League Express editor Martyn Sadler has his say on the controversy from last weekend’s Betfred Challenge Cup semi final between St Helens and Hull FC
The thing we are all familiar with, of course, is St Helens reaching another major final.
On Saturday they proved to be a little too strong for Hull FC, although the Airlie Birds fought back to within three points in the second half, coming back into the game valiantly, until Jake Connor tried to make one pass too many and it fell into the grateful hands of Regan Grace. Once Regan got the ball in space there was no doubt that the game was over.
Earlier, however, we’d seen a moment of controversy when Josh Griffin snapped his Achilles tendon running out of defence and, in severe pain, lost control of the ball.
Saints’ halfback Theo Fages was onto it like a flash and touched it down for a try a couple of seconds later.
Inevitably he was subject to hearty booing from the Hull fans in the crowd and was criticised by the BBC presenter Mark Chapman for not having stopped the game when Griffin was in obvious distress.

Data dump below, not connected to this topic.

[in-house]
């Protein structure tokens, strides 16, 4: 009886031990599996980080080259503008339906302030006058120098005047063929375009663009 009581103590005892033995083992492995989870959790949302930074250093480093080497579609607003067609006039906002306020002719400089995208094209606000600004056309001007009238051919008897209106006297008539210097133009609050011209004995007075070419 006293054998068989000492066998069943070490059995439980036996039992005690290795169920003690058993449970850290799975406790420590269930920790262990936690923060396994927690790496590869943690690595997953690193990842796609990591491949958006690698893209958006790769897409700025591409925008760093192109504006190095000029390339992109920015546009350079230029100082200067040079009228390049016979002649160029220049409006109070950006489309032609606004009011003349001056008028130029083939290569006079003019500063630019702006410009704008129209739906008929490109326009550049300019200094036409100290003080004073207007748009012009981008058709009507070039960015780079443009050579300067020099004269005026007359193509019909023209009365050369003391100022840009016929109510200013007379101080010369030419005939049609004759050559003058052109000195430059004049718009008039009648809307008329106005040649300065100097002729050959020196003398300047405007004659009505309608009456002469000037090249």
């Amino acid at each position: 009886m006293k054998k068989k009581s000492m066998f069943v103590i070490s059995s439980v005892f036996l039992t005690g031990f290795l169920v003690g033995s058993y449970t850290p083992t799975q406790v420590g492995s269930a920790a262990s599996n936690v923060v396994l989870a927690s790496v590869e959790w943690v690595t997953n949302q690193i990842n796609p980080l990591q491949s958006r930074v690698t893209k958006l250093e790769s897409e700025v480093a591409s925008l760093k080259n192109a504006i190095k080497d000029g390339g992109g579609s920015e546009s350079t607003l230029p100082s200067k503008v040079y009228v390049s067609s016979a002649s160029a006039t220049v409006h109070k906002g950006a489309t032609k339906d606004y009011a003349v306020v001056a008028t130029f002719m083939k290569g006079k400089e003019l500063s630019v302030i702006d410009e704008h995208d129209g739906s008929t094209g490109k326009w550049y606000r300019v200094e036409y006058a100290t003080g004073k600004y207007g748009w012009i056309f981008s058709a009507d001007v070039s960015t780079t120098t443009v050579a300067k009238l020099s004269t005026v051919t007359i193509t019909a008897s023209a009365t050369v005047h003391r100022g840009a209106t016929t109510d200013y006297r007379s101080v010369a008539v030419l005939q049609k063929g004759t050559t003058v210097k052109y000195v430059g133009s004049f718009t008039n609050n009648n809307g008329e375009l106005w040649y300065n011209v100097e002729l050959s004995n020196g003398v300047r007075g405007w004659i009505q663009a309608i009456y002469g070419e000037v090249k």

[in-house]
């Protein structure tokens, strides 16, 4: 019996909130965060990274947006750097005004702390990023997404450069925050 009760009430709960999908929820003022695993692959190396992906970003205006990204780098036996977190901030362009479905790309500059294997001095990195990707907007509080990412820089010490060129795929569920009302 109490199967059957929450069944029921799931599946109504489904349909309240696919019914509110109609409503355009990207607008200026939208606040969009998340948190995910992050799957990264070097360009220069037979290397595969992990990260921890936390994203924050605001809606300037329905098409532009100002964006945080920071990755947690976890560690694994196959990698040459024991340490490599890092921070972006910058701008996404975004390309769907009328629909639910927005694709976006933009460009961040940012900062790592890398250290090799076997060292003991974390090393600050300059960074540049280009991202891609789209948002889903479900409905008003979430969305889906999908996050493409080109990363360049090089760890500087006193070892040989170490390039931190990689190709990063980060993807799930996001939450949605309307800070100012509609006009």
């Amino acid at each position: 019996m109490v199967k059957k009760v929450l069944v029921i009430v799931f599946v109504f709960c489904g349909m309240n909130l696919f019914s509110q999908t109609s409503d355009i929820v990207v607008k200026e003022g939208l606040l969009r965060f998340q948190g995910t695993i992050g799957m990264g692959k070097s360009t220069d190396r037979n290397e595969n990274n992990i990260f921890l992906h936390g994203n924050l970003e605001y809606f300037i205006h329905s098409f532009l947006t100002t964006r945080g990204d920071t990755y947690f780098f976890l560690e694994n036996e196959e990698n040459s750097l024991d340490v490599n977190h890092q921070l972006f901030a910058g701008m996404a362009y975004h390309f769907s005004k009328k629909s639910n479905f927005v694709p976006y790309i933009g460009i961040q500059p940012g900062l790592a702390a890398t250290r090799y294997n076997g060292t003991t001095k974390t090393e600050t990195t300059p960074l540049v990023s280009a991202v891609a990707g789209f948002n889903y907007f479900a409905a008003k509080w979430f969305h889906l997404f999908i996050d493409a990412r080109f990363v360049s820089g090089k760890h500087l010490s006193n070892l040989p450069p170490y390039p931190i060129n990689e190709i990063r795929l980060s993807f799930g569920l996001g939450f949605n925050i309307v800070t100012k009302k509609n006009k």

Quite a lot of people also piled into Fages on various forms of social media.
But the players who were with Chapman in the studio – Jon Wilkin and Jamie Jones-Buchanan – didn’t join with Fages’ critics. They recognised that Fages was following the old adage of playing to the whistle and that, although unlucky for Griffin and Hull, there was no real alternative to that course of action.
After the game Hull coach Brett Hodgson had no complaints about that incident and there was little doubt that if the boot had been on the other foot, and a St Helens player had done what Griffin did when injured, then Hull would have gladly accepted the gift of a try.
If Griffin had been injured in an illegal tackle by a Saints player, then the referee would have blown his whistle and the game would have been stopped. But that wasn’t what happened.
And if players are expected to diagnose on the spot when an opponent is badly injured and drops the ball, then we are entering new territory.
What would happen if a player under pressure feigned an injury to get some more breathing space when a team is bringing the ball out of defence?
Don’t think it couldn’t happen.
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